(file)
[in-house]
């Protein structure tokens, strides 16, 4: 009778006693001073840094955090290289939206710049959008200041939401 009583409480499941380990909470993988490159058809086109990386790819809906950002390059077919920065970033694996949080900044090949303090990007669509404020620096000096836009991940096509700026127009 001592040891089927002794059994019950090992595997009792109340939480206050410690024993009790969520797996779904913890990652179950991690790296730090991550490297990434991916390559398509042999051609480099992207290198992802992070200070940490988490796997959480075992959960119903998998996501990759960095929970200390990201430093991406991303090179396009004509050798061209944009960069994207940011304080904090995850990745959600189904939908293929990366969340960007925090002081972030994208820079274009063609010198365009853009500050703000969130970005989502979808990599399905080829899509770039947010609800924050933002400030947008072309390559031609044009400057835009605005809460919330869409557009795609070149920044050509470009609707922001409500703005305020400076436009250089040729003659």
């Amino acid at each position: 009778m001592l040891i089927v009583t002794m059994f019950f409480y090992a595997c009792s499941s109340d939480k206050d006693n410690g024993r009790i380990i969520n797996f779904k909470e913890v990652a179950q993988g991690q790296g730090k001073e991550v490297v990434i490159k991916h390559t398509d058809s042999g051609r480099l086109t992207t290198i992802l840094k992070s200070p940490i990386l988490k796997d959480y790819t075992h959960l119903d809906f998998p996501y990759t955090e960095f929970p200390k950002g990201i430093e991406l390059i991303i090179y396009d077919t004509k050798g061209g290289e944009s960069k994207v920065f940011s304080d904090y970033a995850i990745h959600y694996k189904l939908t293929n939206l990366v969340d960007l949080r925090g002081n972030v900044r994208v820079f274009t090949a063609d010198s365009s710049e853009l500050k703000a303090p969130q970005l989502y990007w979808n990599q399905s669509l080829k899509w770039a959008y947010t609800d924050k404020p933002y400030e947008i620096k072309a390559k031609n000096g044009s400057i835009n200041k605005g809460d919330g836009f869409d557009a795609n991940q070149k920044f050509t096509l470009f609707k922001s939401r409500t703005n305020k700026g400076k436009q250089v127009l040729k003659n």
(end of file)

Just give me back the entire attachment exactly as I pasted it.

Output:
[in-house]
């Protein structure tokens, strides 16, 4: 009778006693001073840094955090290289939206710049959008200041939401 009583409480499941380990909470993988490159058809086109990386790819809906950002390059077919920065970033694996949080900044090949303090990007669509404020620096000096836009991940096509700026127009 001592040891089927002794059994019950090992595997009792109340939480206050410690024993009790969520797996779904913890990652179950991690790296730090991550490297990434991916390559398509042999051609480099992207290198992802992070200070940490988490796997959480075992959960119903998998996501990759960095929970200390990201430093991406991303090179396009004509050798061209944009960069994207940011304080904090995850990745959600189904939908293929990366969340960007925090002081972030994208820079274009063609010198365009853009500050703000969130970005989502979808990599399905080829899509770039947010609800924050933002400030947008072309390559031609044009400057835009605005809460919330869409557009795609070149920044050509470009609707922001409500703005305020400076436009250089040729003659």
């Amino acid at each position: 009778m001592l040891i089927v009583t002794m059994f019950f409480y090992a595997c009792s499941s109340d939480k206050d006693n410690g024993r009790i380990i969520n797996f779904k909470e913890v990652a179950q993988g991690q790296g730090k001073e991550v490297v990434i490159k991916h390559t398509d058809s042999g051609r480099l086109t992207t290198i992802l840094k992070s200070p940490i990386l988490k796997d959480y790819t075992h959960l119903d809906f998998p996501y990759t955090e960095f929970p200390k950002g990201i430093e991406l390059i991303i090179y396009d077919t004509k050798g061209g290289e944009s960069k994207v920065f940011s304080d904090y970033a995850i990745h959600y694996k189904l939908t293929n939206l990366v969340d960007l949080r925090g002081n972030v900044r994208v820079f274009t090949a063609d010198s365009s710049e853009l500050k703000a303090p969130q970005l989502y990007w979808n990599q399905s669509l080829k899509w770039a959008y947010t609800d924050k404020p933002y400030e947008i620096k072309a390559k031609n000096g044009s400057i835009n200041k605005g809460d919330g836009f869409d557009a795609n991940q070149k920044f050509t096509l470009f609707k922001s939401r409500t703005n305020k700026g400076k436009q250089v127009l040729k003659n």